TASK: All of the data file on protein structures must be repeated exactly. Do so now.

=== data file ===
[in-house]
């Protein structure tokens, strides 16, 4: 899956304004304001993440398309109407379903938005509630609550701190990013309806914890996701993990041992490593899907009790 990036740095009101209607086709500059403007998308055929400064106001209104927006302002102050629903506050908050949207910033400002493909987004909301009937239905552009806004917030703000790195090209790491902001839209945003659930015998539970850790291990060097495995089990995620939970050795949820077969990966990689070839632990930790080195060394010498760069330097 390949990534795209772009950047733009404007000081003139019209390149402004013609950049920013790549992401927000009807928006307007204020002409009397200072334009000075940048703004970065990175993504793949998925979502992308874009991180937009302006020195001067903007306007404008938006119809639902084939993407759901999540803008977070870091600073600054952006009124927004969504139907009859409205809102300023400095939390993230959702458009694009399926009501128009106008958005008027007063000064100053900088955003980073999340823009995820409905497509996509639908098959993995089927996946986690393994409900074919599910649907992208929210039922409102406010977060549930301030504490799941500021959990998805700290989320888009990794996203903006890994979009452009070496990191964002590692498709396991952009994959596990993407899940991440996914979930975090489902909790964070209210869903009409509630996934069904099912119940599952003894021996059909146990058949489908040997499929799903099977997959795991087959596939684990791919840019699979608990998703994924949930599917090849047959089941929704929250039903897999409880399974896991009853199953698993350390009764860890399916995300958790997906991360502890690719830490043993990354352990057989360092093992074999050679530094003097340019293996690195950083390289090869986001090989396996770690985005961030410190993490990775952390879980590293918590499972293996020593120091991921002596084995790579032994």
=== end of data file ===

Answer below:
[in-house]
């Protein structure tokens, strides 16, 4: 899956304004304001993440398309109407379903938005509630609550701190990013309806914890996701993990041992490593899907009790 990036740095009101209607086709500059403007998308055929400064106001209104927006302002102050629903506050908050949207910033400002493909987004909301009937239905552009806004917030703000790195090209790491902001839209945003659930015998539970850790291990060097495995089990995620939970050795949820077969990966990689070839632990930790080195060394010498760069330097 390949990534795209772009950047733009404007000081003139019209390149402004013609950049920013790549992401927000009807928006307007204020002409009397200072334009000075940048703004970065990175993504793949998925979502992308874009991180937009302006020195001067903007306007404008938006119809639902084939993407759901999540803008977070870091600073600054952006009124927004969504139907009859409205809102300023400095939390993230959702458009694009399926009501128009106008958005008027007063000064100053900088955003980073999340823009995820409905497509996509639908098959993995089927996946986690393994409900074919599910649907992208929210039922409102406010977060549930301030504490799941500021959990998805700290989320888009990794996203903006890994979009452009070496990191964002590692498709396991952009994959596990993407899940991440996914979930975090489902909790964070209210869903009409509630996934069904099912119940599952003894021996059909146990058949489908040997499929799903099977997959795991087959596939684990791919840019699979608990998703994924949930599917090849047959089941929704929250039903897999409880399974896991009853199953698993350390009764860890399916995300958790997906991360502890690719830490043993990354352990057989360092093992074999050679530094003097340019293996690195950083390289090869986001090989396996770690985005961030410190993490990775952390879980590293918590499972293996020593120091991921002596084995790579032994």